They all piled into it a couple of hours later, and slept through the heat of the day. The Kamboh plied Kim with ten thousand questions as to the lama's walk and work in life, and received some curious answers. Kim was content to be where he was, to look out upon the flat North-Western landscape, and to talk to the changing mob of fellow-passengers. Even today, tickets and ticket-clipping are dark oppression to Indian rustics. They do not understand why, when they have paid for a magic piece of paper, strangers should punch great pieces out of the charm. So, long and furious are the debates between travellers and Eurasian ticket-collectors. Kim assisted at two or three with grave advice, meant to darken counsel and to show off his wisdom before the lama and the admiring Kamboh. But at Somna Road the Fates sent him a matter to think upon. There tumbled into the compartment, as the train was moving off, a mean, lean little person—a Mahratta, so far as Kim could judge by the cock of the tight turban. His face was cut, his muslin upper-garment was badly torn, and one leg was bandaged. He told them that a country-cart had upset and nearly slain him: he was going to Delhi, where his son lived. Kim watched him closely. If, as he asserted, he had been rolled over and over on the earth, there should have been signs of gravel-rash on the skin. But all his injuries seemed clean cuts, and a mere fall from a cart could not cast a man into such extremity of terror. As, with shaking fingers, he knotted up the torn cloth about his neck he laid bare an amulet of the kind called a keeper-up of the heart. Now, amulets are common enough, but they are not generally strung on square-plaited copper wire, and still fewer amulets bear black enamel on silver. There were none except the Kamboh and the lama in the compartment, which, luckily, was of an old type with solid ends. Kim made as to scratch in his bosom, and thereby lifted his own amulet. The Mahratta's face changed altogether at the sight, and he disposed the amulet fairly on his breast.
'Yes,' he went on to the Kamboh, 'I was in haste, and the cart, driven by a bastard, bound its wheel in a water-cut, and besides the harm done to me there was lost a full dish of tarkeean. I was not a Son of the Charm [a lucky man] that day.'
'That was a great loss,' said the Kamboh, withdrawing interest. His experience of Benares had made him suspicious.
'Who cooked it?' said Kim.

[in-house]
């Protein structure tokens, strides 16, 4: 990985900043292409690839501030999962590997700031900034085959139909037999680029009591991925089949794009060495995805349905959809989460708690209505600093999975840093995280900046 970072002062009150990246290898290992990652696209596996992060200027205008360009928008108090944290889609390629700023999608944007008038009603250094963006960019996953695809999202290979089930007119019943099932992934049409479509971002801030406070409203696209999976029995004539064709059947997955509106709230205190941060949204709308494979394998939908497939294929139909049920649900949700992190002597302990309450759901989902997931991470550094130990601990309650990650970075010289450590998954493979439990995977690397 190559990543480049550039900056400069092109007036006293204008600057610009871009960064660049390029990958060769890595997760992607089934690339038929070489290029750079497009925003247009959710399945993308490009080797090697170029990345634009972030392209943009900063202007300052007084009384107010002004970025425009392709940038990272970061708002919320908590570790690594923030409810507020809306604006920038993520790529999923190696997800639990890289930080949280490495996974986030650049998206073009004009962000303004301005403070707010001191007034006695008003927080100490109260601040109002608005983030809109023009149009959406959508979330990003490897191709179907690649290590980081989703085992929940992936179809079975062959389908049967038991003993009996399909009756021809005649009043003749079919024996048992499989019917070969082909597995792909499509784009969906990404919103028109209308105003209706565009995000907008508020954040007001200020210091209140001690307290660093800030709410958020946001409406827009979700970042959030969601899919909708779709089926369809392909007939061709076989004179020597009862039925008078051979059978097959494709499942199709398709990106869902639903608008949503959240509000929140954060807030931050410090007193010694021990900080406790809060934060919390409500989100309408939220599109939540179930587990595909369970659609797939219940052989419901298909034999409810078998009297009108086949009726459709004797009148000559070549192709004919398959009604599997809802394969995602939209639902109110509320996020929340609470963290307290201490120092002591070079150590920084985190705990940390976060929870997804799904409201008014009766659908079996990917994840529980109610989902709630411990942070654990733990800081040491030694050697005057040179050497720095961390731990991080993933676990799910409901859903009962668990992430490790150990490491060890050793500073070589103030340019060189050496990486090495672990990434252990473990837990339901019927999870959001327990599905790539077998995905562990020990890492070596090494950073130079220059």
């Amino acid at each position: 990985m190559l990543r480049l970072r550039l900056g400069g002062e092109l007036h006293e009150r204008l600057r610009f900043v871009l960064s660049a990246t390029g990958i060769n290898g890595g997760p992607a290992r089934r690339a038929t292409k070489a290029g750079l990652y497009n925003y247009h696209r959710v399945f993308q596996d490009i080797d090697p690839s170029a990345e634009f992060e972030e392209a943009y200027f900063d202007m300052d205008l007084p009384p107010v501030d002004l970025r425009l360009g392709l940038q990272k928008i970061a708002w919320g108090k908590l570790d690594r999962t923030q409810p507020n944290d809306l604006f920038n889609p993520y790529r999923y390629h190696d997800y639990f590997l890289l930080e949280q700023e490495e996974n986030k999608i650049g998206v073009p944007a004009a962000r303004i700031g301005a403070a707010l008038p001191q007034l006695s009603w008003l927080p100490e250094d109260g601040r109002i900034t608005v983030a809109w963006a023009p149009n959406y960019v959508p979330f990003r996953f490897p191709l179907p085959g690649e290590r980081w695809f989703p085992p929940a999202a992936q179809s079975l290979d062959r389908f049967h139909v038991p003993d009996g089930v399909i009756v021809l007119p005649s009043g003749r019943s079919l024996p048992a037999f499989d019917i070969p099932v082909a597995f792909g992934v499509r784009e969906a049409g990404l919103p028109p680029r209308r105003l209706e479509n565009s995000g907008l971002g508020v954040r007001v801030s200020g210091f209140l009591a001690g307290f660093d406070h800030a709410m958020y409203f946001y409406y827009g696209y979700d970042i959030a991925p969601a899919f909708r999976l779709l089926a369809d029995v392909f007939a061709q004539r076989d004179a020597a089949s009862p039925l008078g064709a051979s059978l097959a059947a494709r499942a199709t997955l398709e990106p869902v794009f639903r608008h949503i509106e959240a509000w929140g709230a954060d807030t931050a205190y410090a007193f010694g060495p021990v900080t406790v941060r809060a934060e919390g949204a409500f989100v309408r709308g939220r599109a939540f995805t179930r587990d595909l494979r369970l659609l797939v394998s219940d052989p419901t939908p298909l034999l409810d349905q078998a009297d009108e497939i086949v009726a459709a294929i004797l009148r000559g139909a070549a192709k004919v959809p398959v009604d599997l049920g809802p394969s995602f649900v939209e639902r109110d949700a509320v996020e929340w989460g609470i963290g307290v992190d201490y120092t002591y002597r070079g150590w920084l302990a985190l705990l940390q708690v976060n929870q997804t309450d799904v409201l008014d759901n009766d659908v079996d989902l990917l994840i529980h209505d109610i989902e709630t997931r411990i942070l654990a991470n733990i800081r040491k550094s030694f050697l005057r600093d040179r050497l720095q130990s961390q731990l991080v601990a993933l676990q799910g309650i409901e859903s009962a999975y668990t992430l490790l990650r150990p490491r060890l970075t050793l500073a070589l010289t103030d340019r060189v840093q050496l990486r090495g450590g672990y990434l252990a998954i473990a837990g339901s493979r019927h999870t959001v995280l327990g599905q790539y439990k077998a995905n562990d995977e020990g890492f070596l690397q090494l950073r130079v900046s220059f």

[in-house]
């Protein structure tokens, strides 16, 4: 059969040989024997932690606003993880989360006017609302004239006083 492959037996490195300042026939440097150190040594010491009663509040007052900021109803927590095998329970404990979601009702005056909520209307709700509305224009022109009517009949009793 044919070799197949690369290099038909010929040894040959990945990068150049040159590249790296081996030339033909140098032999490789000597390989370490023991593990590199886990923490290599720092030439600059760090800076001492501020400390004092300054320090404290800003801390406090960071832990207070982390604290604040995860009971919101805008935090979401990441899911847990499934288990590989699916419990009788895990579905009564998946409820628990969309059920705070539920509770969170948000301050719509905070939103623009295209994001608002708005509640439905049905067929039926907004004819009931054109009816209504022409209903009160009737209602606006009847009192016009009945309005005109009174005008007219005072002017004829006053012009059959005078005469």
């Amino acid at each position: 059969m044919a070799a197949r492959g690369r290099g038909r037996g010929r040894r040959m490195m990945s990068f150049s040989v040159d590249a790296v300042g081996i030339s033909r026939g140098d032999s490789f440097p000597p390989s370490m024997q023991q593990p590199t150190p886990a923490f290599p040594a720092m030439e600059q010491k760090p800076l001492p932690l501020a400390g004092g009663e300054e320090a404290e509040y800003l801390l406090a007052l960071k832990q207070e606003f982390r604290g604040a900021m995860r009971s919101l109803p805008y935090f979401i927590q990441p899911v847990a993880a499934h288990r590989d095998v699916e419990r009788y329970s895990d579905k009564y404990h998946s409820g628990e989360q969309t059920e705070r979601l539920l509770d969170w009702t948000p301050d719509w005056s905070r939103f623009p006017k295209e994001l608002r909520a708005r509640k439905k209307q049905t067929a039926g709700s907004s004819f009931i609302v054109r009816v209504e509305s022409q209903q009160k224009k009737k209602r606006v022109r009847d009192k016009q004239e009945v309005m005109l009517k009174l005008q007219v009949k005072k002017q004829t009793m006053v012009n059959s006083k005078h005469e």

'A woman.' The Mahratta raised his eyes.
'But all women can cook tarkeean,' said the Kamboh. 'It is a good curry, as I know.'
'Oh yes, it is a good curry,' said the Mahratta.
'And cheap,' said Kim. 'But what about caste?'
'Oh, there is no caste where men go to—look for tarkeean,' the Mahratta replied, in the prescribed cadence. 'Of whose service art thou?'
'Of the service of this Holy One.' Kim pointed to the happy, drowsy lama, who woke with a jerk at the well-loved word.
'Ah, he was sent from Heaven to aid me. He is called the Friend of all the World. He is also called the Friend of the Stars. He walks as a physician—his time being ripe. Great is his wisdom.'
'And a Son of the Charm,' said Kim under his breath, as the Kamboh made haste to prepare a pipe lest the Mahratta should beg.
'And who is that?' the Mahratta asked, glancing sideways nervously.
'One whose child I—we have cured, who lies under great debt to us. Sit by the window, man from Jullundur. Here is a sick one.'
'Humph! I have no desire to mix with chance-met wastrels. My ears are not long. I am not a woman wishing to overhear secrets.' The Jat slid himself heavily into a far corner.
'Art thou anything of a healer? I am ten leagues deep in calamity,' cried the Mahratta, picking up the cue.
'This man is cut and bruised all over. I go about to cure him,' Kim retorted. 'None interfered between thy babe and me.'
'I am rebuked,' said the Kamboh meekly. 'I am thy debtor for the life of my son. Thou art a miracle-worker—I know it.'
'Show me the cuts.' Kim bent over the Mahratta's neck, his heart nearly choking him; for this was the Great Game with a vengeance. 'Now, tell thy tale swiftly, brother, while I say a charm.'
'I come from the South, where my work lay. One of us they slew by the roadside. Hast thou heard?' Kim shook his head. He, of course, knew nothing of E's predecessor, slain down South in the habit of an Arab trader. 'Having found a certain letter which I was sent to seek, I came away. I escaped from the city and ran to Mhow. So sure was I that none knew, I did not change my face. At Mhow a woman brought charge against me of theft of jewellery in that city which I had left. Then I saw the cry was out against me. I ran from Mhow by night, bribing the police, who had been bribed to hand me over without question to my enemies in the South. Then I lay in old Chitor city a week, a penitent in a temple, but I could not get rid of the letter which was my charge. I buried it under the Queen's Stone, at Chitor, in the place known to us all.'
Kim did not know, but not for worlds would he have broken the thread.
'At Chitor, look you, I was all in Kings' country; for Kotah to the east is beyond the Queen's law, and east again lie Jaipur and Gwalior. Neither love spies, and there is no justice. I was hunted like a wet jackal; but I broke through at Bandakui, where I heard there was a charge against me of murder in the city I had left—of the murder of a boy. They have both the corpse and the witnesses waiting.'